Ned Ludd was the "leader" of the original anti-technology movement, although whether he was an actual person is somewhat unknown. He was purported to be a textile worker who smashed two stocking frames in 1779. The textile artisans of the early 19th century who protested that the new labor-saving machinery of the Industrial Revolution threatened to replace them with less-skilled, lower wage workers -- thus leaving them without work -- adopted the name Luddite, after Ned Ludd, as they attacked factories and smashed machinery in protest. The anti-technology movement spread from textile workers to agricultural workers to miners and others as the harsh economic climate of England at that time gave rise to difficult working conditions.
In the end, the Luddite movement was suppressed as the British government handed out severe punishments to those caught, including penal transportation and execution. The term came back into public consciousness, beginning in the 1970s, when people once again began questioning where technology was heading. The original Luddites were aggressive in their attacks, physically smashing machinery, while the majority of Neo-Luddites today are not violent. My view of the Neo-Luddite movement is probably colored by the fact that I was introduced to the term through my Quaker meeting, though. The Second Luddite Congress met in 1996, put together by a group of conservative Quakers and held at a Quaker meetinghouse in Barnesville, Ohio. They drew up a manifesto that stated Neo-Luddism is "a leaderless movement of passive resistance to consumerism and the increasingly bizarre and frightening technologies of the Computer Age." Since Quakers are pacifists, the idea of violence to achieve change was never part of my understanding of what it meant to be a Neo-Luddite. Instead, I read books by environmentalists Bill McKibben, Wendell Berry, and Gene Logsdon. I admire the Amish, who live a simple lifestyle and carefully analyze new technologies before they allow any to be adopted into their lifestyle. (The idea that the Amish reject all modern technology is a fallacy. Practices vary among all the many Amish groups as to what is allowed and what isn't, but each group carefully evaluates and then comes to a consensus on whether a particular technology should be adopted by their particular church district. Their guideline on whether to adopt new technology is based on how it effects family and community.)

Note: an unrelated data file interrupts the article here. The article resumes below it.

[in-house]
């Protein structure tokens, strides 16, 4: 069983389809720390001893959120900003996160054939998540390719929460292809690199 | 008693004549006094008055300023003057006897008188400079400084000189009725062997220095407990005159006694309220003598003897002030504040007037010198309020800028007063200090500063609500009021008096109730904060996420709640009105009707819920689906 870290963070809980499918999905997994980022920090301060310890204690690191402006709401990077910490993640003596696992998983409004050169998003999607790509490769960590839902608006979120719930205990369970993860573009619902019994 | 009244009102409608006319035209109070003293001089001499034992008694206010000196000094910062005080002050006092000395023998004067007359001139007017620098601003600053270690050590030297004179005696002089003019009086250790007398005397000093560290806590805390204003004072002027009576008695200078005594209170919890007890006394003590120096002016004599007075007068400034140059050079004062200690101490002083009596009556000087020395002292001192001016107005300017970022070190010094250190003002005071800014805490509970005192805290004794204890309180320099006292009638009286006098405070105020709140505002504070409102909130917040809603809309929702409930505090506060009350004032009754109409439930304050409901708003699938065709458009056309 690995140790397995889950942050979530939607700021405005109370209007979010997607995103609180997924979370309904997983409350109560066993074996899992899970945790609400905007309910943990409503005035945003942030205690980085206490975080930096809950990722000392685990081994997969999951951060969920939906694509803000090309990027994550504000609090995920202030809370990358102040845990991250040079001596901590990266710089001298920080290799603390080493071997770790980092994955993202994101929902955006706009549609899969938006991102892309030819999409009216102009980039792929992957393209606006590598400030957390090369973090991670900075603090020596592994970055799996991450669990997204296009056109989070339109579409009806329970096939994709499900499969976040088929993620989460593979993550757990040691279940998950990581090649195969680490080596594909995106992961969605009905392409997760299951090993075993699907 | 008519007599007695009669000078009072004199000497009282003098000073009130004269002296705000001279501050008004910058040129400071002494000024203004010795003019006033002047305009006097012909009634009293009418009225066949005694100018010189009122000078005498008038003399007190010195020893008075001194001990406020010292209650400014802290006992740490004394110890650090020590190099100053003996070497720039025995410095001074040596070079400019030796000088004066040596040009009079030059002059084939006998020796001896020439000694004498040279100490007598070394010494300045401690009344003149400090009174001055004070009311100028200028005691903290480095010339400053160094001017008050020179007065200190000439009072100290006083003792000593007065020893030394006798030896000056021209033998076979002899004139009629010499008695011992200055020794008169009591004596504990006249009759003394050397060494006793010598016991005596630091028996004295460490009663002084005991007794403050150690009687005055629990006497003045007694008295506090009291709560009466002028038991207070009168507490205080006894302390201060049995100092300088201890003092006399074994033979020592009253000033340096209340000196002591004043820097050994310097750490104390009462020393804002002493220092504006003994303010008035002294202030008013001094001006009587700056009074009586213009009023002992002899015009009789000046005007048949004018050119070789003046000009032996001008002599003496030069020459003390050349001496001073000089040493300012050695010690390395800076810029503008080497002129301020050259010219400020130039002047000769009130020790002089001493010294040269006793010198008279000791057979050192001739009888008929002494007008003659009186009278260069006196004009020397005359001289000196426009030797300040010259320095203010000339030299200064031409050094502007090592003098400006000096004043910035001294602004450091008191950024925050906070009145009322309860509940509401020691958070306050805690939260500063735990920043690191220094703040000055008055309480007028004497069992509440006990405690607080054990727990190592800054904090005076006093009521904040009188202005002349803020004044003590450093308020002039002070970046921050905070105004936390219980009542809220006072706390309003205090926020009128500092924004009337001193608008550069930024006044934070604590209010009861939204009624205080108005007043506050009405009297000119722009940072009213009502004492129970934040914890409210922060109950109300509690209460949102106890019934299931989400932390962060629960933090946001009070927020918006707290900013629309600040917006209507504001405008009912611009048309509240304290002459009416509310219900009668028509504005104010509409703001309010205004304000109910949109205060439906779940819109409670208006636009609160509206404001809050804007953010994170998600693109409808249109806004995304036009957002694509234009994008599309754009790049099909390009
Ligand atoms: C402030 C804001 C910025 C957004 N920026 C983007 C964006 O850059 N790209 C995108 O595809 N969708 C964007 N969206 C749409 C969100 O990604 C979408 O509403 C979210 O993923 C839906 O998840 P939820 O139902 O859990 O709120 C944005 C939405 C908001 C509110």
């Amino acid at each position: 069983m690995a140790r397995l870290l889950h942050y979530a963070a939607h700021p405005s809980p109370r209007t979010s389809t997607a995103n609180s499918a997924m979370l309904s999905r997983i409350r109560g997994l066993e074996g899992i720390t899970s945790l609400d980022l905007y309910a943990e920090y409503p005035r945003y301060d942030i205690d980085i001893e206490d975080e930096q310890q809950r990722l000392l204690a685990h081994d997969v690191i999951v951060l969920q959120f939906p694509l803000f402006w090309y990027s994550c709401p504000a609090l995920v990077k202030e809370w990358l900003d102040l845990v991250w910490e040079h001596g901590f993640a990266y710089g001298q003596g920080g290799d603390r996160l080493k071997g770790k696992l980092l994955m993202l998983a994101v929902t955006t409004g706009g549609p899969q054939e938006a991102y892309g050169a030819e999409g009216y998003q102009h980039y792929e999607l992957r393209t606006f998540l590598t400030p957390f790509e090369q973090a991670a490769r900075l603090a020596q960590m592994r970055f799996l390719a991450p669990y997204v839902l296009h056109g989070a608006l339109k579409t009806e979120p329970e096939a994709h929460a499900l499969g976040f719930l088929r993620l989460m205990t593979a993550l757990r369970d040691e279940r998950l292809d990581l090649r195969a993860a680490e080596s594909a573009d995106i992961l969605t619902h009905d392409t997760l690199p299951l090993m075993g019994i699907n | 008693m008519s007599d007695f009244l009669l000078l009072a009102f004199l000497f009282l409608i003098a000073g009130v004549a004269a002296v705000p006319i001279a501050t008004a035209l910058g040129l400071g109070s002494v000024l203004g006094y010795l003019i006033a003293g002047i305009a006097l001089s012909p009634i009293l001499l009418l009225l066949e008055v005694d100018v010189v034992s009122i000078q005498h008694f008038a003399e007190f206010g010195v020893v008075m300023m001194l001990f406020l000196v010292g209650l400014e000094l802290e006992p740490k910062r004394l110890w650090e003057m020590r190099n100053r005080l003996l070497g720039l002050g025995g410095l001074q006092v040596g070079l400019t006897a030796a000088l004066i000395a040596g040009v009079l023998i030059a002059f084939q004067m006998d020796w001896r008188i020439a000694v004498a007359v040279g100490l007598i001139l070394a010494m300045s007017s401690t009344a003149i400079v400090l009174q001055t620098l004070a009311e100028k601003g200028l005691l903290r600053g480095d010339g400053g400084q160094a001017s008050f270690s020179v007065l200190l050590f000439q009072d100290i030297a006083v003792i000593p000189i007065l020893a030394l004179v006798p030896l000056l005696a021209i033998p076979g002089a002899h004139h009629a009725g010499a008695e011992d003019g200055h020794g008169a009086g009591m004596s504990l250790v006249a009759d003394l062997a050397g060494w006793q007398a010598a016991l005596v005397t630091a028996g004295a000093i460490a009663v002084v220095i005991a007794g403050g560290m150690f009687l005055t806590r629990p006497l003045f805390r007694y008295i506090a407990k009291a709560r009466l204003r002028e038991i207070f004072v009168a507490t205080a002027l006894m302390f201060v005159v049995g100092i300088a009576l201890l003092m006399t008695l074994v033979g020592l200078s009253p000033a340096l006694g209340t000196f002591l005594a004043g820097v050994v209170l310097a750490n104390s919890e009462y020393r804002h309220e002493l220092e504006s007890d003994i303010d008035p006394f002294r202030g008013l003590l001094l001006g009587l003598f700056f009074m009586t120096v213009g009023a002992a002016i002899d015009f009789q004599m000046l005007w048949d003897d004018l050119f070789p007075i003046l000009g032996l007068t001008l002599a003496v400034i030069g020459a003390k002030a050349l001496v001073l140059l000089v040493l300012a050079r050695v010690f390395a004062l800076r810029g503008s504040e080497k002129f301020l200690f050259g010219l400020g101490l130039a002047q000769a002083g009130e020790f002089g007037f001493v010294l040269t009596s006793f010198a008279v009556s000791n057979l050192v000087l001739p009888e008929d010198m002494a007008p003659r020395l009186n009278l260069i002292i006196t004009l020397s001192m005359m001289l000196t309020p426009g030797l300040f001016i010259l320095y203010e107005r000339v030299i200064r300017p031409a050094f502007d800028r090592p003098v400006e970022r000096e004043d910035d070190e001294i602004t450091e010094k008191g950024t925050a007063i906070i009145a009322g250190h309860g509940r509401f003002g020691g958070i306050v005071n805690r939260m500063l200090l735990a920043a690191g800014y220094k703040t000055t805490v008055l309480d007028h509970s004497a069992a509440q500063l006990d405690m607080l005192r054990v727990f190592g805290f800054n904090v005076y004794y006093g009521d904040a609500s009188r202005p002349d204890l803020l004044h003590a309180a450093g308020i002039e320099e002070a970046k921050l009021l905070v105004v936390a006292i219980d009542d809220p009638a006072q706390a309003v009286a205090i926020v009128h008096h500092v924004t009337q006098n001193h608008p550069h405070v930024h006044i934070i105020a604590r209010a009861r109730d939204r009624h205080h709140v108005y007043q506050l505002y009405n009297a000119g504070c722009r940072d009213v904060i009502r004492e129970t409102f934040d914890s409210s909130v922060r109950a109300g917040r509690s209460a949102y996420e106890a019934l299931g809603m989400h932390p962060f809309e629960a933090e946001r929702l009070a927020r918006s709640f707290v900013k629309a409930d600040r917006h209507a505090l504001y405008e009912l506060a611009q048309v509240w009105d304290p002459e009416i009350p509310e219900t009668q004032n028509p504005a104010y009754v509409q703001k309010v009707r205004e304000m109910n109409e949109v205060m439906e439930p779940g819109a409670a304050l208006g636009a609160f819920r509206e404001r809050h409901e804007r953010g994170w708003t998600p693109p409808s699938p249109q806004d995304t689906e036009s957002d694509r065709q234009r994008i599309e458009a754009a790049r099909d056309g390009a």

A huge surprise was that on almost every online search I found about the Neo-Luddites was mention of Unabomber Ted Kaczynski, who felt that violent methods were the only solution to the problem of our industrial civilization. I suppose every movement has extremists, and maybe Ted Kaczynski can more accurately be called a Luddite since the original Luddites also tried to change things through violent action. There are other organizations that also advocate vandalism and more aggressive behavior in order to stop or change current technological advances and/or exploitation of the environment but without also killing people, as Ted Kaczynski seemed to have no problem doing. Violence shouldn't be necessary, isn't necessary. What is necessary is for everyone to realize this planet we're living on needs our help and attention.